Just a month after federal regulators took steps to ease restrictions for self-driving cars, the National Highway Traffic Safety Administration has let one tech company know that its artificial intelligence system could be considered an actual driver under federal law. [More]
Just months after hitting the market, Honda has ordered all 2016 Civics to remain on their dealers’ lots after finding a problem in the vehicles that could lead to engine failure. [More]
Fiat Chrysler Recalling 389K SUVs (Again) To Fix Wiring Issue That Can Lead To Sun Visors Catching Fire
In May, the National Highway Traffic Safety Administration launched an investigation into Fiat Chrysler over Jeep and Dodge SUVs that were recalled in July 2014 for a wiring issue that could cause sun visors to burst into flame. NHTSA wanted to see how effective that recall remedy had been, after post-recall reports of problems continued. Chrysler is now recalling almost 389,000 SUVs in the U.S. for a second time for that same issue.
Three months after federal regulators opened a probe into whether BMW failed to recall more than 30,000 Mini Cooper cars in a timely fashion after certain models did not meet side impact crash standards, the National Highway Traffic Safety Administration fined the car manufacturer $40 million after finding a series of violations. [More]
Fiat Chrysler will pay a $70 million fine to federal regulators over allegations it under-reported injuries and deaths related to vehicle crashes. [More]
Cars will take you wherever you want to go — that is, if you can point them in the right direction. That’s why steering is so important, and why Kia Motors is recalling more than 256,000 Soul compact SUVs in the United States, over concern that defective glue could make the steering system fall apart. [More]
In the past year, automakers have recalled millions upon millions of vehicle for airbag issues. Bucking that trend is Rolls-Royce, which announced this week that it would recall one car. That’s right a single – very expensive – vehicle because of a problem with the safety device. [More]
With Japanese auto parts maker Takata facing a $70 million fine from federal regulators, and car manufacturers ditching the company’s airbags, lawmakers urged the National Highway Traffic Safety Administration to ensure the company is able to complete the repairs to millions of vehicles in the event it files for bankruptcy. [More]
Last month it was reported that Volkswagen may have skirted rules that require car manufacturers to report death and injury claims to the National Highway Traffic Safety Administration. A new analysis of the regulator’s database and lawsuits filed against the company show it failed to report at least one death and three injuries involving its vehicles. [More]
Car manufacturers are required under law to report death and injury claims to the National Highway Traffic Safety Administration. Those figures allow the regulatory agency to identify potentially fatal and dangerous defects. In the last year, the federal agency has investigated reporting inaccuracies related to Honda and Fiat Chrysler. Now, a new report shows that Volkswagen – in the midst of an emissions scandal – may have underreported deaths and injuries relate to its vehicles. [More]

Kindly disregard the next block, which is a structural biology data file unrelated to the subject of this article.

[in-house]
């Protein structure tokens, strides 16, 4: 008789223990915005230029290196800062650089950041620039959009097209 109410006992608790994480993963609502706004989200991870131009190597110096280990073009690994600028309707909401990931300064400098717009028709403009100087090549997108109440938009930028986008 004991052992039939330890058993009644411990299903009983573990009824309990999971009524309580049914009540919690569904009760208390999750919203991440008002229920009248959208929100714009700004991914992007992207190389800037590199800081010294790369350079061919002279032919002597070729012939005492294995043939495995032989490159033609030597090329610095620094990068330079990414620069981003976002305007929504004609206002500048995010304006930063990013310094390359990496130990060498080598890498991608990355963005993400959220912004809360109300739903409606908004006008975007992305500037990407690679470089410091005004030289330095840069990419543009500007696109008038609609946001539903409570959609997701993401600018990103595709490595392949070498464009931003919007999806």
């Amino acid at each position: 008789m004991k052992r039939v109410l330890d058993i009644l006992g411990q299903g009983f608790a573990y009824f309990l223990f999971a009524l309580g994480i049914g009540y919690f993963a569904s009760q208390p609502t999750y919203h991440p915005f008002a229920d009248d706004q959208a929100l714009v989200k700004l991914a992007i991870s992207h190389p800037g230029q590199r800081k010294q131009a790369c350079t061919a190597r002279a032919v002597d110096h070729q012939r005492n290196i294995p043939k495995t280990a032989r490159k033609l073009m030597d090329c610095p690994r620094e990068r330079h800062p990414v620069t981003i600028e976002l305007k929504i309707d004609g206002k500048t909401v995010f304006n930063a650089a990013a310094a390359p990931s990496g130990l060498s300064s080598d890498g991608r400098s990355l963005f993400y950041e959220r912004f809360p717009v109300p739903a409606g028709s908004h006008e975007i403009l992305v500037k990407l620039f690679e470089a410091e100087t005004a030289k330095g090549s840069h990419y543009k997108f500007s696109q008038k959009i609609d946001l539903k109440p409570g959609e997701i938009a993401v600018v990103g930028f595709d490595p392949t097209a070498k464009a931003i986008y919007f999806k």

Just two months after federal regulators fined Fiat Chrysler a record $105 million as a result of a lengthy investigation into the carmaker’s leisurely pace in fixing more than 11 million vehicles connected to 23 safety recalls, the National Highway Traffic Safety Administration is poised to take another manufacturer to task: BMW. [More]
While federal regulators have yet to publicly confirm a reported criminal investigation into Volkswagen’s alleged attempt to deceive consumers and emissions tests, New York state is letting it be known that it plans to hold the carmaker accountable. [More]
Recent high-profile recalls from the likes of Volkswagen, General Motors and other automakers have changed the way federal regulators view safety issues within the auto industry. Instead of viewing some recall initiatives as isolated incidents, the National Highway Traffic Safety Administration is now going to take a closer look at issues.
A recently filed lawsuit alleges that 10 automakers concealed the risk of carbon monoxide poisoning in more than five million vehicles with keyless ignitions, resulting in 13 deaths. Meanwhile, a federal regulator’s four-year-old proposal for an alert that could have saved some lives continues to go unimplemented. [More]
When a car has a major flaw, like a potentially lethal airbag, it gets recalled. Same for a coffeemaker, or a surfboard, or a prescription drug. But when that major flaw is in a product’s software — like a huge exploit that puts literally a billion consumers’ privacy and personal data at risk — there’s no universal process out there for remedying the situation. Do we need one? And if so, how can we get one? [More]